Why do people feel spirited when they clap

I know I shouldn't be saying that. Sentences like: "The blacks have the rhythm in their blood" or "The Africans can just dance". (Who are "the Africans" again?) I shouldn't say this ... because it's just fucking nonsense.

Only ... it's true with Turks!

Turks. Are. Musically. It is so.

While the audience in the Musikantenstadl is swaying geriatrically from one side to the other, Turks can play at least ten old Turkish folk songs by heart at every opportunity.

Turks can clap along syncopated! And they do it all the time: bam badambam, bam badambam, bam badambam instead of Teutonic umtata, umtata, umtata. Turks can be cooped up in a restaurant, no matter how small, at an advanced hour some guest like Inspector Gadget will certainly pull a saz, a Turkish long-necked lute, from under the chair and the guests will begin to dance in rows in every little crack and corner (and without having to look at one's own feet) to dance.

The temper has to get out somehow. It was the same with my brother and me. We were by far the loudest kids in the neighborhood. To the outside world we probably looked like two naughty people in the best Bavarian tradition, I quote Gerhard Polt: Hundskrüppel. In reality, however, only a genetically deep treasure of Turkish songs went through with us if we practiced for hours how to syncopally correct a football against the entrance gate, or tested our own vocal range with reverb in the underground car park.

Why the melodic noise?

So the next time you catch a horde of adolescent suspected German Turks in the subway with loudly turned up music, they can't help it. Or don't know how to behave.

A long Turkish halay dance is possibly going on in their heads, which only ends when they fall into bed tired in the evening.

Why the melodic noise? I boldly say here that it must all be due to the Turkish language.

Attention, little digression: Turkish is mainly characterized by the vowel harmony, which you learn in every first Turkish lesson. The small vowel harmony means that the vowels e, i, ö, ü must be followed by an e. After the vowels a, ı, o, u there is always an a. But it gets really interesting with the great vowel harmony: e and i are followed by i, a and ı are always followed by ı, and after o and u there is always u. And the best: ö and ü are always followed by ü.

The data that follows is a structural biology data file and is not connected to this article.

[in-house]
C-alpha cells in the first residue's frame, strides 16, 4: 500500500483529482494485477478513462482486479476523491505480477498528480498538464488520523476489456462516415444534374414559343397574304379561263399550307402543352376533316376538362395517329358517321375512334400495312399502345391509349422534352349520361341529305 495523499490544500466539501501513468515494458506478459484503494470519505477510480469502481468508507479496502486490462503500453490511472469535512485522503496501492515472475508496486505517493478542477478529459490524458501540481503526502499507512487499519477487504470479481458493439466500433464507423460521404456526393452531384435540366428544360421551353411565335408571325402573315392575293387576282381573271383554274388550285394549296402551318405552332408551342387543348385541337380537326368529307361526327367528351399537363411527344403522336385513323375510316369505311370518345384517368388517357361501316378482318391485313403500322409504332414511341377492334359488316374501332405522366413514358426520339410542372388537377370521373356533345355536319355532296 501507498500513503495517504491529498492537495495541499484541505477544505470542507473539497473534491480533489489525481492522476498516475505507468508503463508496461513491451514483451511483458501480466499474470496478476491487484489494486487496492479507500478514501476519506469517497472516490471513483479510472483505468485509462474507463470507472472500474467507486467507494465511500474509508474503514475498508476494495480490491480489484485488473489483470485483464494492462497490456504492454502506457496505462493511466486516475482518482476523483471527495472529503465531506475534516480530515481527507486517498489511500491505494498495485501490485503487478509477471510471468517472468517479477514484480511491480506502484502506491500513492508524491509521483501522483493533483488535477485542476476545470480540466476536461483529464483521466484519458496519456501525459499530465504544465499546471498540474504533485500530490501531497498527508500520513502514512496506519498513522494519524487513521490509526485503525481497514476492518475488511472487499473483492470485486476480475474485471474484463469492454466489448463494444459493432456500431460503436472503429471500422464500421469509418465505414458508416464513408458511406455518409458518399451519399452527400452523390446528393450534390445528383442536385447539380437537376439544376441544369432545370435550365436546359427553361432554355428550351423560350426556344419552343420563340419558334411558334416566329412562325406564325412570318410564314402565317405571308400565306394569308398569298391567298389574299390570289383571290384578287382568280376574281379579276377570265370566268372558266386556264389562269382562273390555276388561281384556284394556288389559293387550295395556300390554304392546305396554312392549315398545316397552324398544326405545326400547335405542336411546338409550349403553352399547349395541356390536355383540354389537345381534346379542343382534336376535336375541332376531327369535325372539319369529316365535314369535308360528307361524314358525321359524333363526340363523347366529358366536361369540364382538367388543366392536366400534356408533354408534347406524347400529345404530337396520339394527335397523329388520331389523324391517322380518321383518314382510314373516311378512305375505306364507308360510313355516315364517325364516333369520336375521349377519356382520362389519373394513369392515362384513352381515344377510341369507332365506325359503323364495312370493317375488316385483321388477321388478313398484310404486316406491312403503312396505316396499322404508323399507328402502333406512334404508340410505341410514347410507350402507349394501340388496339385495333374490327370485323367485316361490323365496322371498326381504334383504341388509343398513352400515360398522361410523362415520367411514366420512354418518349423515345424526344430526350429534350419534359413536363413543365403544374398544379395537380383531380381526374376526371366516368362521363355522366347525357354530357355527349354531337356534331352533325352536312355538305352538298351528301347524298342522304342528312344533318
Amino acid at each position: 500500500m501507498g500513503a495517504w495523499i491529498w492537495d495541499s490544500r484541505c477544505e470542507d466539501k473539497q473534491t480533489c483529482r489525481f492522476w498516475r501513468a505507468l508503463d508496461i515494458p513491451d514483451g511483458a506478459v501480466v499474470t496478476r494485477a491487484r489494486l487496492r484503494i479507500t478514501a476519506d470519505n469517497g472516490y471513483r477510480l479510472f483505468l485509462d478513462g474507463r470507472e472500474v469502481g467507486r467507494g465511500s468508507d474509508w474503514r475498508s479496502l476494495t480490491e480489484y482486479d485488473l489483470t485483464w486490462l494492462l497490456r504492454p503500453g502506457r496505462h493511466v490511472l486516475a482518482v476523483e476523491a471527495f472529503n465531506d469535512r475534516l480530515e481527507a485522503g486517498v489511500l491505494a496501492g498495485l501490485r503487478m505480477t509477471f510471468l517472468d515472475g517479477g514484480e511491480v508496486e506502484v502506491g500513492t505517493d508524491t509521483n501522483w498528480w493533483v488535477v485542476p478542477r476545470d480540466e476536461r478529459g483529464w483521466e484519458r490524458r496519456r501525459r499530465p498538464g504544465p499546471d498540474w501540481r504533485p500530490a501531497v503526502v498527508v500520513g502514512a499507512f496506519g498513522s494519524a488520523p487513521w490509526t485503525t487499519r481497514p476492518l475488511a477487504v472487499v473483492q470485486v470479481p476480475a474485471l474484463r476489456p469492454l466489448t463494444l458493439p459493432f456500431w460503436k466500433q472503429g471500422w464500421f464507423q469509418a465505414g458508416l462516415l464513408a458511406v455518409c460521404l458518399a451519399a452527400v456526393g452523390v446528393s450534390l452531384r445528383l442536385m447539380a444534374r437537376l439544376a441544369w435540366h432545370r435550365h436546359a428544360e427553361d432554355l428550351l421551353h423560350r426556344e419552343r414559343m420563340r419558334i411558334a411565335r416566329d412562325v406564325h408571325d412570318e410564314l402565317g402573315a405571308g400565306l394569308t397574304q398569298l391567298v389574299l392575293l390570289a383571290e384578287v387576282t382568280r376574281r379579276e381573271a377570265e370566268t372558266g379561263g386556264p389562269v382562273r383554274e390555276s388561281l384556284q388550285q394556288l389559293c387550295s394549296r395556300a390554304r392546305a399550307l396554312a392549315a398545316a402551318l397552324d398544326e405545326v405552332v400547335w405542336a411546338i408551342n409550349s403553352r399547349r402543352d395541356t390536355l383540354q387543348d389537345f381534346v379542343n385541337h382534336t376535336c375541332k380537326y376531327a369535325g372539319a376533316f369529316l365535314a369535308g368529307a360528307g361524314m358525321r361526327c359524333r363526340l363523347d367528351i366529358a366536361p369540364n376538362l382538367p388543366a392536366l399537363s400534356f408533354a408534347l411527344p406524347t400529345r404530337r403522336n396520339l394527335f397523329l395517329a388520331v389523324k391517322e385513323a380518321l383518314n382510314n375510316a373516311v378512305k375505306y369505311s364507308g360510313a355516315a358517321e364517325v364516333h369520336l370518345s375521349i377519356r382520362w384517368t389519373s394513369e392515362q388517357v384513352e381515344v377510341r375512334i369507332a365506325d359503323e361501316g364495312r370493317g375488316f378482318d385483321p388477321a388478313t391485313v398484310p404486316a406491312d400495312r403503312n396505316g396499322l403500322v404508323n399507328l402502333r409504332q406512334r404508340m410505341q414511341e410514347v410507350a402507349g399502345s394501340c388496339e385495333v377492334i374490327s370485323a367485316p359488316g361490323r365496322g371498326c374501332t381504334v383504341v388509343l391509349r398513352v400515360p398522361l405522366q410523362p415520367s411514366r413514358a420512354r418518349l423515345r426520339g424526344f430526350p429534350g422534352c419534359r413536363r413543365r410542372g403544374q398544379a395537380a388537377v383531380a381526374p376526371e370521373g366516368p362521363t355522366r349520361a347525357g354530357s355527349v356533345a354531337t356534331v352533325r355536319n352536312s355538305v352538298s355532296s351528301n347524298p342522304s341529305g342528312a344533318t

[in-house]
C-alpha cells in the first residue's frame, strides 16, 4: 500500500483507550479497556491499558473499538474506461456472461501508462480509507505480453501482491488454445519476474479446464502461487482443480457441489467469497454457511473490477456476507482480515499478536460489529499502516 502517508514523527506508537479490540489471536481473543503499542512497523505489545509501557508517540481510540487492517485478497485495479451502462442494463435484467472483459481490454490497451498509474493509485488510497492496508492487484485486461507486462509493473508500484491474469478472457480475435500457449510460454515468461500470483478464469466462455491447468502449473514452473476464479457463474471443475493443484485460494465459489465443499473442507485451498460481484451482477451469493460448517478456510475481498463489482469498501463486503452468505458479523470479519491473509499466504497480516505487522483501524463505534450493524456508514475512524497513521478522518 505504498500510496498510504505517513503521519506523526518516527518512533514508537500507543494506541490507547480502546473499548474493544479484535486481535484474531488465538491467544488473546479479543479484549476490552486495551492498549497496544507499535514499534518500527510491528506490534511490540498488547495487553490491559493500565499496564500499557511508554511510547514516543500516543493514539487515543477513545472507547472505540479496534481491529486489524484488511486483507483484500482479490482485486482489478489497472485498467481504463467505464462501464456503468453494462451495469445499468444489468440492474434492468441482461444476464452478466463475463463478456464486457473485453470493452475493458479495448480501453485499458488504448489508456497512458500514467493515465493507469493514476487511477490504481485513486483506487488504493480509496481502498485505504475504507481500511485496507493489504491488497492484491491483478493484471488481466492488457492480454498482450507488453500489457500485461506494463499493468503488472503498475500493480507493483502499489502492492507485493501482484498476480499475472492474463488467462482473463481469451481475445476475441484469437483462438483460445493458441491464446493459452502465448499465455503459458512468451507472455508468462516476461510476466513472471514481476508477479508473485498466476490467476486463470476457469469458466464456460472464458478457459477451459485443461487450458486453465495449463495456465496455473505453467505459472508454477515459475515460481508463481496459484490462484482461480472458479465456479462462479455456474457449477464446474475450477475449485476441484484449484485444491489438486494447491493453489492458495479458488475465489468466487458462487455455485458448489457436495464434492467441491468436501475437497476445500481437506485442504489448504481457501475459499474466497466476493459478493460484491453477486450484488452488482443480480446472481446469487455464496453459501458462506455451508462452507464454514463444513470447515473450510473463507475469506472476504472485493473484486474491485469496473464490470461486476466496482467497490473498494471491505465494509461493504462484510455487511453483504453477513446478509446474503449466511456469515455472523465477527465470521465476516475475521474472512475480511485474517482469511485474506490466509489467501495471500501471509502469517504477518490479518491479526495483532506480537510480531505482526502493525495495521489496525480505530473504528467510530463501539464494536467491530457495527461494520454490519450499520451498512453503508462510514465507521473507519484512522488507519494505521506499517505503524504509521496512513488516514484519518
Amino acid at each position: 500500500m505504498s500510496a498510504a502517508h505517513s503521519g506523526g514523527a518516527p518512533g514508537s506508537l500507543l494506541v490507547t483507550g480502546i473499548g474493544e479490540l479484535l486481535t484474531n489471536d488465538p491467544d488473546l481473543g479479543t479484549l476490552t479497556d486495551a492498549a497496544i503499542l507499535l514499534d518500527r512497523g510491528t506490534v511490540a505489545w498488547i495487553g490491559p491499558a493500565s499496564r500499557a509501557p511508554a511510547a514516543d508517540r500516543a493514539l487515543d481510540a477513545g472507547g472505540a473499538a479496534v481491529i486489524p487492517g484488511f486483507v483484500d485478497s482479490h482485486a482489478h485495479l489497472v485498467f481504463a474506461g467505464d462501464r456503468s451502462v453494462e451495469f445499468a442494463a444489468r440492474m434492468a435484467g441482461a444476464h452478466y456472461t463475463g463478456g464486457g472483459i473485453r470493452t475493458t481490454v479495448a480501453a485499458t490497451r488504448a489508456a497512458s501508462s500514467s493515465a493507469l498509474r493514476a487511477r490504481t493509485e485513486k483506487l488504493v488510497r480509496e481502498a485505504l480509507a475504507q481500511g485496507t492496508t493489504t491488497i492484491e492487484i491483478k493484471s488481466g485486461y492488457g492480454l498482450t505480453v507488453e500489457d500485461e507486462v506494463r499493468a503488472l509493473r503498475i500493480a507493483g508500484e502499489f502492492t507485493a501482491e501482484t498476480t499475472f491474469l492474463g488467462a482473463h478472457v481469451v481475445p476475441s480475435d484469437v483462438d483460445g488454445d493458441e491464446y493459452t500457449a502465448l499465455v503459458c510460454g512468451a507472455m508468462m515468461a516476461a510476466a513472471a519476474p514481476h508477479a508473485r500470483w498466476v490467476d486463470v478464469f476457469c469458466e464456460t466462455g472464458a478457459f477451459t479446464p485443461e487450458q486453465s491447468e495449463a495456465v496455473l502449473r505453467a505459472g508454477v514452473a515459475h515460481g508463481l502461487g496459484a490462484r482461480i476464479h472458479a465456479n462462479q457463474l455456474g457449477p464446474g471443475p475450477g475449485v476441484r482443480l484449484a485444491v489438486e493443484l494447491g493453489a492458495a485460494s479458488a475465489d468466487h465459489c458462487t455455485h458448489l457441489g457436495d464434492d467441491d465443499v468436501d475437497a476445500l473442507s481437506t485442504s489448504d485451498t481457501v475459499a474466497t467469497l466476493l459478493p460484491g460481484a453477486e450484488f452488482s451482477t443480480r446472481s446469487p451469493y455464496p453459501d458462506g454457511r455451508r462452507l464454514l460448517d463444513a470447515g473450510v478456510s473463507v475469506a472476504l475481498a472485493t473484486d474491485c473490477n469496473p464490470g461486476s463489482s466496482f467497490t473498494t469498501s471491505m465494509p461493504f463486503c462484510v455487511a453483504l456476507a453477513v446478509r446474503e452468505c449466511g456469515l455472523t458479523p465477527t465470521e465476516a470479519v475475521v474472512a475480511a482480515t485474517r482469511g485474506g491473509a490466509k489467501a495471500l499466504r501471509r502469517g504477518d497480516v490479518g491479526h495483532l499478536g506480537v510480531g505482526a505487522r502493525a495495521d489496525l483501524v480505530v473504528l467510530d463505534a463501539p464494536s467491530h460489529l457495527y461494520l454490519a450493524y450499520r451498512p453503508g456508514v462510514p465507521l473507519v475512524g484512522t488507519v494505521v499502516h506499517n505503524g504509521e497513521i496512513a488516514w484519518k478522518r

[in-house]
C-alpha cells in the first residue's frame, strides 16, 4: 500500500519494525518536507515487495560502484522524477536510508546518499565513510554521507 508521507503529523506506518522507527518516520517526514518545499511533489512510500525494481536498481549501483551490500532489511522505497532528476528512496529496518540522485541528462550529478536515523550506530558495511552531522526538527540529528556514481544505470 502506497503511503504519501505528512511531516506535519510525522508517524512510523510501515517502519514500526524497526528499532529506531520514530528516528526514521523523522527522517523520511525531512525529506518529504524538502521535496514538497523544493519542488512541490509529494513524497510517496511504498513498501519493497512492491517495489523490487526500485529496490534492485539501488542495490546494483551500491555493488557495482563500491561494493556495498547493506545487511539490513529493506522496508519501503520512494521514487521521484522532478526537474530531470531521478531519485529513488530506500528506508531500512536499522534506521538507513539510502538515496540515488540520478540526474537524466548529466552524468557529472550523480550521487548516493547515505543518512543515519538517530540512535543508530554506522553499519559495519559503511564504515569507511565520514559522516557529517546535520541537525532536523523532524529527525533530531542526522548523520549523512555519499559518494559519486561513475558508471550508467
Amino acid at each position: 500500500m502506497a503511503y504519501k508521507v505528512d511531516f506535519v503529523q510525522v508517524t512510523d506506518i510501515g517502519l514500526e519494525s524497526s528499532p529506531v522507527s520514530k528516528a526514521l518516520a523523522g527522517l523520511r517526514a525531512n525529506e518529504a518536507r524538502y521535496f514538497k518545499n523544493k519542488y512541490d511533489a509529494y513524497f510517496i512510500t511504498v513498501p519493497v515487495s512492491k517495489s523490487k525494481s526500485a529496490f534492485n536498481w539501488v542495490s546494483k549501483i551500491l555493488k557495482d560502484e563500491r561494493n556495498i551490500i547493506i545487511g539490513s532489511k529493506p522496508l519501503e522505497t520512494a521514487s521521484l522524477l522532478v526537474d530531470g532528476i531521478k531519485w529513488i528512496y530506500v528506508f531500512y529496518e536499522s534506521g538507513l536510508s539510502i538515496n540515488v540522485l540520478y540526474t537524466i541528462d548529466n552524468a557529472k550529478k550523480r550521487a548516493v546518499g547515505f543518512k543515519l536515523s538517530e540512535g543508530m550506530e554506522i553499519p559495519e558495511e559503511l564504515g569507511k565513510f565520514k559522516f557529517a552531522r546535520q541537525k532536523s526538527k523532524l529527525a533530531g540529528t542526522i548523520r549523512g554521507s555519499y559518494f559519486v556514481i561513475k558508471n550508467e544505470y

That might sound a bit confusing, but it explains a lot. So if you have always wondered why there are so many Ü in the Turkish language, it will now probably fall from your eyes like scales. The Turkish language is bursting with vowels, therefore: Where there is an Ü, there are usually several at the same time. Turkish Ü are pack animals. They feel uncomfortable alone.

My mother's favorite Turkish word: Kültür Müdürlüğü

And what might look stupid and sound strange at first, actually sounds pretty melodic as a result. Just like music.

For example one of the first Turkish words that my father taught my mother and that has been her favorite Turkish word ever since: Kültür Müdürlüğü. That means nothing else than culture department. Or in Isar Turkish then Kültürabteilung.

When I moved back to Germany with my family, my teachers in the new kindergarten noticed me, but they couldn't say with what. I spoke German as normal. But something was different. After a few weeks my parents figured it out: I spoke German with Turkish singsong. I didn't speak German, I sang it.

By the way, I am amazed that I was noticed at all in Bavaria with my German sung in Turkish. Because at least the Bavarian and Turkish have one thing in common: a very unique form of the genitive. For example, if you want to express in Turkish that it's about Hansi's mother, you write: Hansi'nin annesi. Literally translated it means: the Hansi his mother.

So if that's not Bavarian ...

Column "Die Isartürkin"

Something is going terribly wrong in the relationship between Germans and Turks. SZ editor Deniz Aykanat, 34, carries both sides. Most of the time they get along well. Here she writes regularly about her life between Bavaria and the Bosporus. You can find all episodes of the column here.